Also, take a look at the Social Enterprise Coalition’s recent pamphlet to newly elected Councils in England promoting social enterprises as alternative vehicles for delivering local services. https://senscot.net/?viewid=4671
Social enterprises which want a shot at tendering for local government contracts have an opportunity to ‘strut their stuff’ at the Scottish National Procurement Conference on 31 October at the SECC. There’s no reason why we can’t raise our banners among all the commercial service providers. We can do it ‘together’ to defray costs. http://www.senscot.net/view_event.php?viewid=4652
The new minister for the Third Sector at the Cabinet Office, Ed Miliband, introduced himself to Third Sector representatives at a reception on Monday at No.11 Downing Street. Here’s his speech. It’s a bit long but worth looking at https://senscot.net/?viewid=4669
NOTICES: We can’t flag all notices here, but submit jobs (http://www.senscot.net/forms/submitjob.php) or events (http://www.senscot.net/forms/submitevent.php) and we’ll post them on our site. This week:
JOBS: 27 vacancies, incl. posts with: Sustainable Scotland Network, Morvern Community Development Co., Glasgow Media Access Centre, Turning Point Scotland, Shelter Scotland, Health Spot.
EVENTS: ‘Social Enterprise Network Opportunity’, 26 May, Castle Douglas; Glasgow Community Health Care Partnerships-what will the changes mean for Glasgow care providers?, 31 May, Glasgow; Social Enterprise Academy Inspirational Leadership Masterclass, with Olivier Mythodrama, 1 June, Edinburgh; ‘From the Sublime to the Ridiculous’, Pass IT On concert, 11 June, Edinburgh;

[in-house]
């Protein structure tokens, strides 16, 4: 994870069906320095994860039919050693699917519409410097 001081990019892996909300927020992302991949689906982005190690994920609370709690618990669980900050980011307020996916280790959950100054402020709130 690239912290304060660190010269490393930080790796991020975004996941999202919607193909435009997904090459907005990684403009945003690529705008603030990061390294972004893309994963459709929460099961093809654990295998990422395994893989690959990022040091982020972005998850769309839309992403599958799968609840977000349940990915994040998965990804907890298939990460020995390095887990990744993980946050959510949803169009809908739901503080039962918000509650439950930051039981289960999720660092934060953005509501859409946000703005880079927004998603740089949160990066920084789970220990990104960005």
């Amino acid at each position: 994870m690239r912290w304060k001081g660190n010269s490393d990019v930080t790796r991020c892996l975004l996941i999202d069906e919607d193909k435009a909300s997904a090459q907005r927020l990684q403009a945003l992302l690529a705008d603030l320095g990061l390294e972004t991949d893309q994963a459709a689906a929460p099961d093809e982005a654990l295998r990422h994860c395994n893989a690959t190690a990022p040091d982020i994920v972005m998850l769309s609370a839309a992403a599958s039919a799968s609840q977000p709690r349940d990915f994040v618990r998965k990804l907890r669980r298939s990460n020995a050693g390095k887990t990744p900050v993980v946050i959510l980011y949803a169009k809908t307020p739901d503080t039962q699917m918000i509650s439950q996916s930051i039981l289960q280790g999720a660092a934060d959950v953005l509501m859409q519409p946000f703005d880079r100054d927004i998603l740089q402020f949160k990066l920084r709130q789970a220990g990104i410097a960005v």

I am a fan of the Centre of Human Ecology, which quietly brings great credit to Scotland. Human Ecology is about uncovering and understanding the connections between personal action, social systems and the ecology of the planet. It’s about making a better world. CHE is hosting a discussion seminar next Wednesday, 24 May, in Glasgow. John Ralls will speak on ‘Economics and Reality’, exploring the new economics emerging from another way of looking at the world: http://www.senscot.net/view_event.php?viewid=4672
Colin McLeod of Galgael died tragically last November – only 39 years old. I was lucky enough to know him briefly – and fall under the spell of his optimism and huge compassion. On Saturday 3 June, Gehan is hosting a celebration of his inspirational life – as poet, prophet and chieftain. It’s for anyone touched by his life: http://www.senscot.net/view_event.php?viewid=4667